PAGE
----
And maybe, just maybe Kimberly and Malaya and Jalin can help her with her spelling. After all, what are friends for?

Sunday, January 22, 2012

The View from the Turrets



My family is a little bit like those plankton that live in the warm runoff waters from the nuclear power plant: the water is so radioactive it’ll melt your skin, and the plankton are glowing so bright they can be seen from Mars, but as far as they’re concerned, it’s home and it’s just great.

This metaphor is not intended to be a comment on my housekeeping. If it were a comment on my housekeeping, every few weeks the momma plankton would rouse from her radioactive torpor and scream OH MY GOD THIS PLACE IS A FUCKING SHITHOLE and then she would flail around and frantically clean the runoff pond for sixteen straight hours and then collapse hollow-eyed into a bowl of ice cream and wine for five weeks while the pond sludge and contaminated fungus slowly crept up the walls again. And then she would repeat the whole thing, except maybe crying more.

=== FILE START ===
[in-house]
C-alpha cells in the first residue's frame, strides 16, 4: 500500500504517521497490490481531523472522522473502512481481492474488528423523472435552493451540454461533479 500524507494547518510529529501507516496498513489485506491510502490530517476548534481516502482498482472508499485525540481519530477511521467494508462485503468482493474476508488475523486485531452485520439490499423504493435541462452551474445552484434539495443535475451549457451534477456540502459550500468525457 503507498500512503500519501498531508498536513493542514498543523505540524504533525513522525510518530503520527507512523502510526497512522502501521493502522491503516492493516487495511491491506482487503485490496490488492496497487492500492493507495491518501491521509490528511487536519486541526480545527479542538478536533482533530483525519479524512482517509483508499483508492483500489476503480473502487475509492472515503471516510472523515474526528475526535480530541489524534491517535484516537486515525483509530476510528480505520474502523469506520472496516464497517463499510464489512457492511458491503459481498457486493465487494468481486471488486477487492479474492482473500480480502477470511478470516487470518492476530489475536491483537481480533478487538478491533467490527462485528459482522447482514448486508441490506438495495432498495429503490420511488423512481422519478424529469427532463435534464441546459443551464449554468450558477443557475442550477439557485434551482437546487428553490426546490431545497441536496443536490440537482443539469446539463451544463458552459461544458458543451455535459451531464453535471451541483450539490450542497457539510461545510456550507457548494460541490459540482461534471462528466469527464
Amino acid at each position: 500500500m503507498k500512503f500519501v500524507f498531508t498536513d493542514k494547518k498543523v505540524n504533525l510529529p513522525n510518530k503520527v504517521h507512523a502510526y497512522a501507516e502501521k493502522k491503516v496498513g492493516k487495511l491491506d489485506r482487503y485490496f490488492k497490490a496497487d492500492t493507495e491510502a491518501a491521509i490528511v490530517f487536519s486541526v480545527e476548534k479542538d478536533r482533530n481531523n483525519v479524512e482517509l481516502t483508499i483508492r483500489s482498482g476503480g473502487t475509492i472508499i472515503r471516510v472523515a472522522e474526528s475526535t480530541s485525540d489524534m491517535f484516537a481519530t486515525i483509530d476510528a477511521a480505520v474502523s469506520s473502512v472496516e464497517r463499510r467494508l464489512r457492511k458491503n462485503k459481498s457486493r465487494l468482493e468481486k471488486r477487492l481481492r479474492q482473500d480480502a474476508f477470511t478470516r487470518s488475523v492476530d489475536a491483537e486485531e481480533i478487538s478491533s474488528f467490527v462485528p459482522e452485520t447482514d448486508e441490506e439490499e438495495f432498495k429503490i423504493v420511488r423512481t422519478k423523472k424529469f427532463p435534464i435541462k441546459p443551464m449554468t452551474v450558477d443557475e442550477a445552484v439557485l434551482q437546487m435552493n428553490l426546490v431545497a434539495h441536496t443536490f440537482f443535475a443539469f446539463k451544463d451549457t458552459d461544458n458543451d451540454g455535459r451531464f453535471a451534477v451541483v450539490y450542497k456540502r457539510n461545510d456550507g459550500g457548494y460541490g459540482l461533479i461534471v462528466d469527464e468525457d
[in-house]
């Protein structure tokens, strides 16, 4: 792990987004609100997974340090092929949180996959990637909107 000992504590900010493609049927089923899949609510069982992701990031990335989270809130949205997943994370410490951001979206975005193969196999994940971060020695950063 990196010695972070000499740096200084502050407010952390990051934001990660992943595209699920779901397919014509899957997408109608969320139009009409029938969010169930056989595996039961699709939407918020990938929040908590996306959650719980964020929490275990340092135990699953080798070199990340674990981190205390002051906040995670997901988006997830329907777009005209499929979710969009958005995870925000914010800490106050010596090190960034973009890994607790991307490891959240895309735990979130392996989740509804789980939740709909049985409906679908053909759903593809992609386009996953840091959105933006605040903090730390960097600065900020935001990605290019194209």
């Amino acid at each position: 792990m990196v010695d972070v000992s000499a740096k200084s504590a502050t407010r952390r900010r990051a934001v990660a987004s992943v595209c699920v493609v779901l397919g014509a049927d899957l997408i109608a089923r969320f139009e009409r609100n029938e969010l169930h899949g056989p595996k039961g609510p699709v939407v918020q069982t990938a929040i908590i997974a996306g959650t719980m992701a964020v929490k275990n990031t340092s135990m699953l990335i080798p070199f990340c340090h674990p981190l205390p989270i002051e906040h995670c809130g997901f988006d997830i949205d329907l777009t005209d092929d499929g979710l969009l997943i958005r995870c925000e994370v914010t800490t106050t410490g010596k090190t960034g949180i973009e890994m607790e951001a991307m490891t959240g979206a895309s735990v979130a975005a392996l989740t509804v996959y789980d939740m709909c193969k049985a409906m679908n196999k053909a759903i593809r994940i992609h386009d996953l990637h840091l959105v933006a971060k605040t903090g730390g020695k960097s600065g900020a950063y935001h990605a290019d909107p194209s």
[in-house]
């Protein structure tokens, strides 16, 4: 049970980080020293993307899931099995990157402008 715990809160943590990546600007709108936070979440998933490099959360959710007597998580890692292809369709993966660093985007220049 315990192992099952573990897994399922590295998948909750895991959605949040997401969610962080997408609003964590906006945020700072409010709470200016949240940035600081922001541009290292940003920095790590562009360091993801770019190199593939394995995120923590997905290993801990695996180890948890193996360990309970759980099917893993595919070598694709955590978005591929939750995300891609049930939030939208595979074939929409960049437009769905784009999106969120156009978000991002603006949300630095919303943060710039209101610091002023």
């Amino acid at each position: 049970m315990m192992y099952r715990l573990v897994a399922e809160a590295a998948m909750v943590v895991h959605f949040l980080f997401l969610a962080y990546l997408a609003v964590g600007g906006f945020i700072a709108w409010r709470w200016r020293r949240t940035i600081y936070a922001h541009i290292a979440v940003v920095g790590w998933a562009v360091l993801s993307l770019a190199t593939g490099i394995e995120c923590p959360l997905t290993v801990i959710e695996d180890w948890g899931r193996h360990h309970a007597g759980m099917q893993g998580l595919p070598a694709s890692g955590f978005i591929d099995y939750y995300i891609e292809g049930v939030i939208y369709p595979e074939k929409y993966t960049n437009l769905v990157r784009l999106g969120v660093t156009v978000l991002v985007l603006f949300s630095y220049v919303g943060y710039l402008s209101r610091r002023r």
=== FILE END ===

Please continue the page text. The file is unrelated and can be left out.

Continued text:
In fact, it’s meant to be a comment on the toxicity of our gene pool, my husband’s and mine. On the one hand, it’s an awesome little pool. Our kids are, to me, living proof that people are greater than the sum of their parts, because while my husband and I are not spectacular-looking (I don’t mean we’re disfigured or covered in warts, just that we’re on the regular-to-mildly-strange end of the looks spectrum) our kids are ginger-headed alabaster-skinned luminous-eyed knockouts, and every so often I look at them and think, wow. If only I could have looked like that in middle school.

So yeah, they look like little movie stars. And inside all that adorableness, apparently, there is some seriously messed-up neurological shit going on.